I have had a really interesting couple of days. On Tuesday I visited my friends Railsim.com who make Railworks and Rail Simulator and are an example of a wondeful British technology company. They are based in the Historic Naval Dockyard at Chatham and are very much at the cutting edge of computerised train and railway simulation. The Dockyard is a little bit rough round the edges nowadays, but no one can doubt its provenance and the part it played in Britain’s technological past and now, hopefully present. Surrounded by history and with access to talent from the University of the Creative Arts which is part of the University of Kent, these guys will hopefully be contributing to our creative digital industries not of the future, but of now.
Yesterday, I attended a really interesting presentation yesterday at Portcullis House, the place near The House of Commons that MPs use to conduct day to day business, about Creative Clusters, titled ‘Critical Mass – growing creative clusters’ . It was a report produced by the uber clever people at NESTA ( those who worked tirelessly with Ian Livingstone and Alex Hope on the Livingstone Hope Review) and looked at the data that supported the establishment of clusters of creative businesses and creative people throughout the UK. It was supposed to be chaired by Louise Bagshawe MP, but she could not make it. It was supported by MPs who represent the creative industries via the House of Commons Culture, Media and Sport Comittee. Don Foster, Damian Collins and Ivan Lewis.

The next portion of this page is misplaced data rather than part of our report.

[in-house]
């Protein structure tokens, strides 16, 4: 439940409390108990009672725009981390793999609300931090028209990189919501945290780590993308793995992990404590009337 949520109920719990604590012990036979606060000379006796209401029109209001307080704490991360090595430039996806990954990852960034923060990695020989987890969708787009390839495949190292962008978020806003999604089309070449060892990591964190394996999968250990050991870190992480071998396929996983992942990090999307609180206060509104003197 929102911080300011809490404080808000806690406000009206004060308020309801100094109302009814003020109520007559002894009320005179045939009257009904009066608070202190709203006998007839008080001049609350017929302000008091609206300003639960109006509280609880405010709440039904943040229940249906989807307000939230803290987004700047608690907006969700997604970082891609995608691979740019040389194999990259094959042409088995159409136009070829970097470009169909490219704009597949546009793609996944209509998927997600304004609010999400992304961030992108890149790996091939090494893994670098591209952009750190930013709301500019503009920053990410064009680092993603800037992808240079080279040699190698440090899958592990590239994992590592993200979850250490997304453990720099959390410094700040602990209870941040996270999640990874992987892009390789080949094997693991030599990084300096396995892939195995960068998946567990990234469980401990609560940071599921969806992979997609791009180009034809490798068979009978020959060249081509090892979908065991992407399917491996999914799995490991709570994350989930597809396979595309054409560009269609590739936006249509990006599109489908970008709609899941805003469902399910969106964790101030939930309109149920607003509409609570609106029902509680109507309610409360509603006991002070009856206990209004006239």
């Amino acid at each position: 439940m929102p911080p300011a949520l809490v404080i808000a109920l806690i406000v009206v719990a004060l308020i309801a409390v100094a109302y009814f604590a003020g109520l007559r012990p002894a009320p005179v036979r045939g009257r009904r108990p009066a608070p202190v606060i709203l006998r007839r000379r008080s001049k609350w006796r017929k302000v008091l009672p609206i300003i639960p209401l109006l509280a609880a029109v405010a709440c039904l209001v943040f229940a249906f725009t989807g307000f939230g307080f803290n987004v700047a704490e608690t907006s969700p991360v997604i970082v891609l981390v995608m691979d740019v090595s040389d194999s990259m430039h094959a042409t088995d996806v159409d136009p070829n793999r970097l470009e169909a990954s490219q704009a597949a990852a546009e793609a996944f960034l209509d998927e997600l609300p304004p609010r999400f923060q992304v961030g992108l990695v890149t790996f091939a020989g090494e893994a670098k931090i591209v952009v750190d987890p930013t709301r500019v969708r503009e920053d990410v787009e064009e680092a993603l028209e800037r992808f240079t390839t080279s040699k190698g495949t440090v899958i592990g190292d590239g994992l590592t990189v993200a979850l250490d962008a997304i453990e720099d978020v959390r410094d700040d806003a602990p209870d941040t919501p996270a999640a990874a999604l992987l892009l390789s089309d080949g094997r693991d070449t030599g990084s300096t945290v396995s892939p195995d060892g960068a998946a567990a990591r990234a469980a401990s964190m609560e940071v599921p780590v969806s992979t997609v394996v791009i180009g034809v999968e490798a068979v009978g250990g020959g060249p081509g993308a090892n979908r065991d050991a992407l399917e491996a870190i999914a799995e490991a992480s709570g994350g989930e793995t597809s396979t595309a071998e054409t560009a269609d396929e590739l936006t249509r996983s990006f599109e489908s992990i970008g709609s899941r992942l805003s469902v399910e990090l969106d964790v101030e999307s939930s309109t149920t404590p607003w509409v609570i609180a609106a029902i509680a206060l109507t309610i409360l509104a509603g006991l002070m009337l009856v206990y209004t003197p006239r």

They conducted a reasonably structured debate once they had each got their speeches made and out of the way. I use the word reasonably for one simple reason, namely politicians cannot help themselves from being party political. Instead of debating the subject and suggesting creative ways of helping foster our wonderful creative industries, they insist on political point scoring. The debate masquerades as a robust and comprehensive piece, but actually ends up as a crescendo of mainly red and blue noise, with a hint of yellow. You just end up with a murky brown almost a rusty effect.
Clustering is not an unusual concept in life, indeed humans love clustering in their work life and within their social life. Think pub, office, sports stadia, gigs, restaurants, demonstrations, Singstar, the internet. But clusters become places where the action is, where ideas are exchanged and ultimately where money or other commodities pass from one place to another. Indeed Parliament is a massively important cluster for us all as it is where the real business of government takes place.
The role of the State in the evolution or development of clusters is a tricky one. Like most things in life we all need balance. Our eyes and our ears help up balance ourselves. Our voices should reflect what we see and what we hear and what we think as a result of those stimuli. Free markets and a bit of chaos theory, if left unchecked end up with Big Business at the helm. Equally top down State control ends up with the so called Big State and that can be equally extreme. For me neither work because they do not actually represent everyone and thus cannot be democratic, they cede power over many into the hands of few. But if the State exercised no control or intervention then Parliament would not be so vital and knowledge share and debate would become far more polarised.